When working on outdoor projects, it’s important to consider ground protection. Landscape damaged by heavy equipment can be expensive to repair. Plus, uneven or muddy ground at job sites may cause project delays or stoppage. But what should you use to protect soft or sensitive ground conditions?
When shopping for wheel chocks, material construction is the most important factor to consider. Common wheel chock materials include wood, rubber, aluminum, steel and urethane. Each option has its benefits. Wood, rubber and aluminum are more economical solutions, while steel and urethane are more costly. Let’s break down each wheel chock material option.
There are a variety of factors that affect the load capacity of a cable protector. Cable protectors are designed to perform in a range of applications. From commercial venues where traffic mainly consists of pedestrians, cyclists, wheelchairs or strollers to industrial applications where cables need to be protected from large vehicles, cable protectors protect equipment from damage and people from injuries.
Wheel chocks represent critical safety equipment in industrial, mining and aviation settings. Their proper and sustained use ensures that lives are protected, and such use is required by the DOT, NFPA, SAE and MSHA. There are multiple wheel chocks on the market, including those constructed of aluminum, wood, rubber and urethane. Federal guidelines do not generally specify the type of material that must be utilized for industrial applications; however, rubber and urethane are the two most commonly selected by safety managers.
One of the most important elements to consider when looking for a cable protector is the size of the cables or hoses that it is designed to house. Factors such as the maximum outside diameter of a cord or cable, or the number of channels a cable protector has are design specifications that will—in part—determine which cable protector is best suited to your needs.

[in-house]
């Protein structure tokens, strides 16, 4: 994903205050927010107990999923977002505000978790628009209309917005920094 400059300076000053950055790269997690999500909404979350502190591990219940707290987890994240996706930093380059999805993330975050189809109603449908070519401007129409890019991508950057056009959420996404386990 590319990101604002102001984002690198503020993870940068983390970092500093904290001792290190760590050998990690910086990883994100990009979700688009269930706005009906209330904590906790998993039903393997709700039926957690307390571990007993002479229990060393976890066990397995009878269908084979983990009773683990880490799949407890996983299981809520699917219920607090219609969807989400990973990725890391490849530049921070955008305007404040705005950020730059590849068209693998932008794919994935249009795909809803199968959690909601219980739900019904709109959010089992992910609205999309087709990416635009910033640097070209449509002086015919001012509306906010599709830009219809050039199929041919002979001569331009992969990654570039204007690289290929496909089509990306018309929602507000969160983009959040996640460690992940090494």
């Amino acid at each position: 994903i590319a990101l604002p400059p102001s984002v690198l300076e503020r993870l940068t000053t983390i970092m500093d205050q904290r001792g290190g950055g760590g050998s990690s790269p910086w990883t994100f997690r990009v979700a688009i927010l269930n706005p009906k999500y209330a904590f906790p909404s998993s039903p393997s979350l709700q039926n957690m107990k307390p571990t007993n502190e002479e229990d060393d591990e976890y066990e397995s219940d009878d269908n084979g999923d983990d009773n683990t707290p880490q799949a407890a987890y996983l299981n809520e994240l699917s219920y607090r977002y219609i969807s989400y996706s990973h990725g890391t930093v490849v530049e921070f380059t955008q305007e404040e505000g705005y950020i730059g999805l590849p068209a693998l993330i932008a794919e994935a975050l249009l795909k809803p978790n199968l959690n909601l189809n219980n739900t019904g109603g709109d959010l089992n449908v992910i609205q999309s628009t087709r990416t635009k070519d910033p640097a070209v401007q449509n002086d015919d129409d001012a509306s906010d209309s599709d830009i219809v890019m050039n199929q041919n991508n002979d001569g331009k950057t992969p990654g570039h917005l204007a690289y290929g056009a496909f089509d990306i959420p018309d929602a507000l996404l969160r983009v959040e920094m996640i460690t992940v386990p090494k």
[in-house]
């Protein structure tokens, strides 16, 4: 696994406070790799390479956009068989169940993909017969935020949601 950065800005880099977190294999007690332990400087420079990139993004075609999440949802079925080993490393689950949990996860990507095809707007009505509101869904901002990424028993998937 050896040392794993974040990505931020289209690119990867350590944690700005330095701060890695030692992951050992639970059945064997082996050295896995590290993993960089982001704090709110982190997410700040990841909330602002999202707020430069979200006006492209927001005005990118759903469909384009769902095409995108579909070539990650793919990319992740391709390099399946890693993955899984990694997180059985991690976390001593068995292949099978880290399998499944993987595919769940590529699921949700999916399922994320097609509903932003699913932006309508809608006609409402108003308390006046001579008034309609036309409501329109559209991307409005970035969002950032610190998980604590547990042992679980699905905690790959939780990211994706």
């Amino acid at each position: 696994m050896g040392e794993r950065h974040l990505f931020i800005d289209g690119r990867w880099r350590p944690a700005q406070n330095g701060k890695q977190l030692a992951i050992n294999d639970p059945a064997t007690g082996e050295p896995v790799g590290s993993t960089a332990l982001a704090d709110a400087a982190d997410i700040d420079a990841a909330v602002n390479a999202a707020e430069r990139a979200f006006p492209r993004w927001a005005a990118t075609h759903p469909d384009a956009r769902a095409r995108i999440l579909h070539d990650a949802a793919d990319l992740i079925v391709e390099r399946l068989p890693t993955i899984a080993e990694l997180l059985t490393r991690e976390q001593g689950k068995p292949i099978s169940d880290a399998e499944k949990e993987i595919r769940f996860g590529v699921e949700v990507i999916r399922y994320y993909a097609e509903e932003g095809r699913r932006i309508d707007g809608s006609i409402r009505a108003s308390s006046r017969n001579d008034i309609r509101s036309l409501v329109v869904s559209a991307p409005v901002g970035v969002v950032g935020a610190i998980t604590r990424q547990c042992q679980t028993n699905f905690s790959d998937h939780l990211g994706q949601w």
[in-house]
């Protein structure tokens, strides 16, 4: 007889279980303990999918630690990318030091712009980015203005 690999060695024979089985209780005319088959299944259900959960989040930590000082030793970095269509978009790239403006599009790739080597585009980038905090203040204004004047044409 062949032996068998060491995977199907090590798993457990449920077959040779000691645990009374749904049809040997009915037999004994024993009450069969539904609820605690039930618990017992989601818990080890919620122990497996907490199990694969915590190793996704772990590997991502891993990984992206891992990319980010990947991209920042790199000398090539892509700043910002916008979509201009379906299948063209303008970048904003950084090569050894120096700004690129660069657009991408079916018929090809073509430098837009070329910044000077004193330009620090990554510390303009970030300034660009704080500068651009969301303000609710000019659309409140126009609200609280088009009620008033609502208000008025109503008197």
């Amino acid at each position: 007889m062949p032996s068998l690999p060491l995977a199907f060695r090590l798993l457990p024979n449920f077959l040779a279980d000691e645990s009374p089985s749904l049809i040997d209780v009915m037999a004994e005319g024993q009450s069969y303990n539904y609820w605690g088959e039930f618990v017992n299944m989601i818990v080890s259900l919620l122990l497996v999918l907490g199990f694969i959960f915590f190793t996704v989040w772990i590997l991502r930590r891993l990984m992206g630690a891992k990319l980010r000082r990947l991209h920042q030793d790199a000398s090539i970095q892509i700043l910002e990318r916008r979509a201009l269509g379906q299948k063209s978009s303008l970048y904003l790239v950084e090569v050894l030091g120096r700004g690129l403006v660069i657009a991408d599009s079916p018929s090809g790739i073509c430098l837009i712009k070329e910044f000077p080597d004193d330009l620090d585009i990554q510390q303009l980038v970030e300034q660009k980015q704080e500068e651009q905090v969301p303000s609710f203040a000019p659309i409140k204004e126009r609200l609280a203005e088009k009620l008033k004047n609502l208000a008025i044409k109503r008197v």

All cable protectors serve the same basic function—protecting cables and hoses from being damaged by various kinds of traffic as well as eliminating tripping hazards—but they do not all share the same design specifications or features. One of the design features that distinguishes one cable protector from another is the kind of connector used to link individual cable protectors together.
The construction work sector is one of the most dangerous among all occupations. According to OSHA, around 20 percent—1,061—worker fatalities took place in the construction industry in 2019, representing one in five workers.
In 2020, the U.S. mining industry saw fatal accidents claim the lives of 29 workers, according to the U.S. Department of Labor. Vehicle-related incidents cause a large portion of these accidents year after year and highlight the need for proper mining safety equipment, such as wheel chocks.
According to the Bureau of Labor Statistics, accidents involving vehicles or mobile heavy equipment accounted for around 400 deaths annually. A review of several such incidents reveals instances in which vehicles were not secured. Sadly, some of these incidents may have been easily prevented simply by using industrial wheel chocks. Chocking (or blocking) can prevent trucks or trailers from rolling or overturning while employees are working around the vehicle—loading, unloading, etc.
Whether it be a parking lot, pathway or office landscaping, problems with drainage and ground stabilization can create dire safety and integrity issues for your business.
According to the non-profit road-improvement group RoadEx, “Poor drainage maintenance can have a major effect on the lifetime of a pavement and annual paving costs. It can also affect traffic safety.”
And, as most business owners know, the appearance of your facility provides the first key impression to your customers. Nothing says “run-down and untrustworthy” more than a facility rife with pitting, standing pools of water and uneven ground, not to mention the potential safety and liability problems that arise.